To copy is the highest form of flattery. Yet, when the Port Klang Free Zone (PKFZ) opened in November, it boasted an even higher form of compliment. Not only is the 1000-acre PKFZ modelled on the Jebel Ali Free Zone (JAFZA) in the United Arab Emirates, but also the Dubai-based Jebel Ali Free Zone Authority was awarded a 15-year contract to manage the new complex. After all, the much-anticipated PKFZ project was designed and is managed by internationally acclaimed JAFZA International, the consulting and management division of JAFZA.

Perhaps it is no surprise. PKFZ is the first free zone in the Asia-Pacific to be managed by JAFZA International. The firm has more than 20 years’ experience in free zone management. It has helped governments to develop free zones in Morocco and Djibouti.

Advertisement

Easy co-ordination

An advantage for PKFZ, which is located next to Westports in Pulau Indah, is that it is approved to allow both commercial and manufacturing activities to exist side by side. This means that factories and logistics firms can be located in the same zone to promote easier co-ordination and provide smoother supply chain management.

The first of its kind in Malaysia, PKFZ complements Port Klang’s free commercial zones (FCZ) in Northport and Westport, which provide commercial activities, such as trade, repacking, relabelling and minor assembly work. PKFZ will make it possible for companies to carry out export-orientated finishing work as well as import/export activities.

“PKFZ will be a boost for Port Klang, which is also the country’s national load centre. It will grow overall entreport activity with its one-stop facilities for processing and add value to goods and services before being exported,” says Noel Gulliver, PKFZ general manager.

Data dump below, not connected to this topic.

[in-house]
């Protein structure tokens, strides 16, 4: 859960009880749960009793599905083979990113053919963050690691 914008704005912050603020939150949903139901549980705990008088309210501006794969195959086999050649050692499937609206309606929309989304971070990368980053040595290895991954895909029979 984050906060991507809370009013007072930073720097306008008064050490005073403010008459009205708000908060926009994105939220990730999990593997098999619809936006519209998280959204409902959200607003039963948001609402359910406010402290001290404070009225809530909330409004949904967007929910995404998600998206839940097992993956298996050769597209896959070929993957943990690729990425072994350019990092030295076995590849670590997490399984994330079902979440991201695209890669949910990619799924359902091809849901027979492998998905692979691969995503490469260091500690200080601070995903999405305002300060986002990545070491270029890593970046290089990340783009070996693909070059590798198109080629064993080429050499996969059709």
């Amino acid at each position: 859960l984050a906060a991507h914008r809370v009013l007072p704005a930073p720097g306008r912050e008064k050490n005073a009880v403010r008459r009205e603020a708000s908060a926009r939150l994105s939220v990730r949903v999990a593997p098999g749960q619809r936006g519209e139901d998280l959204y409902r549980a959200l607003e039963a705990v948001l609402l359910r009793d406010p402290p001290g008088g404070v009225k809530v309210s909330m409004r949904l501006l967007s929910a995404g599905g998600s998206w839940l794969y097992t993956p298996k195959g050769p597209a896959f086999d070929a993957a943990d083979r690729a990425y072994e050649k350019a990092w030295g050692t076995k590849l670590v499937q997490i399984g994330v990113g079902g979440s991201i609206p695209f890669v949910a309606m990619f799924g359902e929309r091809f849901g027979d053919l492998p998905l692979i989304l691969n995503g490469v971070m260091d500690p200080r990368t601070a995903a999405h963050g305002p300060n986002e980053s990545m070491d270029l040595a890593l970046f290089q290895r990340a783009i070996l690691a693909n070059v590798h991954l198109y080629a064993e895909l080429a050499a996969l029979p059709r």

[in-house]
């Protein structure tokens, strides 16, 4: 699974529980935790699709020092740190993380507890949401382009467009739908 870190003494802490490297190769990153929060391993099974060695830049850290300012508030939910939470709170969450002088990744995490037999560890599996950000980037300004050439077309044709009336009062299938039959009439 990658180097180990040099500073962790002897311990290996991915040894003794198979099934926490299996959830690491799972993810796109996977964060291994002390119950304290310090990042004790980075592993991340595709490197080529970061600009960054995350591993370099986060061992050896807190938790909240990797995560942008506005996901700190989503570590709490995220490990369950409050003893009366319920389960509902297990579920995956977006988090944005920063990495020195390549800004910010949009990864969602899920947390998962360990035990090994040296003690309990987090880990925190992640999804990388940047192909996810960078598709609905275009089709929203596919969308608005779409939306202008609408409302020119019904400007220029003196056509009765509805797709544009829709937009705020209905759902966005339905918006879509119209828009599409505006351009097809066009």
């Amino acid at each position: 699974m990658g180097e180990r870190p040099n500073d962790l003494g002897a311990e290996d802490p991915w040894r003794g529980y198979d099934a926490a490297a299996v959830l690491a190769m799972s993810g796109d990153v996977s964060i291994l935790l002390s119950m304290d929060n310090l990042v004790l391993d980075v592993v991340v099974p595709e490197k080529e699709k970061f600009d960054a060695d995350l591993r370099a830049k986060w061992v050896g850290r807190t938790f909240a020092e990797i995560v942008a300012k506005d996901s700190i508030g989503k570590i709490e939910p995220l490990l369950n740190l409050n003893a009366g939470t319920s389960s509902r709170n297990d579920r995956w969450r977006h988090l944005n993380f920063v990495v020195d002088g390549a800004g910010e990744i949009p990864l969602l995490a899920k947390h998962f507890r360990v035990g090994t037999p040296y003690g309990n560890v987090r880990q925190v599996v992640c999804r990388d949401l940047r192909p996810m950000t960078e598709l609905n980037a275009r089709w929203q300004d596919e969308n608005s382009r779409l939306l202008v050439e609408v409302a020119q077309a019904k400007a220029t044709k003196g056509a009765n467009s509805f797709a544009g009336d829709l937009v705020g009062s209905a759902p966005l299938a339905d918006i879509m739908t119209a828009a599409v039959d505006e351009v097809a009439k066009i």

Moving in

Before the official launch in November, Norwegian oil and gas engineering group Aker Kvaerner had already taken 66 acres – more than 10% of PKFZ’s industrial land – and will be investing $100m to build a manufacturing centre to support oil and gas exploration in the Asia-Pacific region.

“We have had many more successful discussions and are in the midst of finalising agreements with potential tenants,” says Mr Gulliver. “Their businesses vary with multi-national companies, small-medium industries, distribution, value-adding and logistic services registering their interest.”

PKFZ officials are in the process of finalising discussion with five other serious investors to take up another 70 acres, Mr Gulliver reveals. In addition, 10 investors have made enquiries for 14 light industrial units and four companies are interested in office space at the office complex.

A plus is PKFZ’s easy accessibility via road, rail, air and sea. It has established trade links to 120 countries and is connected by major shipping lines to 500 ports around the world.

The project will include four eight-storey office complexes, 512 pre-constructed terrace and semi-detached light industrial units, and 640 acres of prepared industrial land available for lease for investors to construct their own customised facilities. Rental rates are inclusive of on-site utilities, including electricity, sewerage, high-pressure water supply, broadband connection and telephone and data lines.

One-stop centre

In addition to its excellent infrastructure, PKFZ will be a complete one-stop centre that will be equipped with a customs centre, trade offices, forwarding agents and other government agencies, such as health and veterinary services to provide easier co-ordination for products and services to be exported and imported between PKFZ and Malaysia. PKFZ will also have amenities to make it a self-contained community – banks, post office, food court, parking complex as well as on-site customs and immigration facilities.

Incentives available to investors include tax exemptions, export incentives, research and development incentives, 100% foreign equity and 100% repatriation of capital and profits – subject to the usual conditions applicable in Malaysia.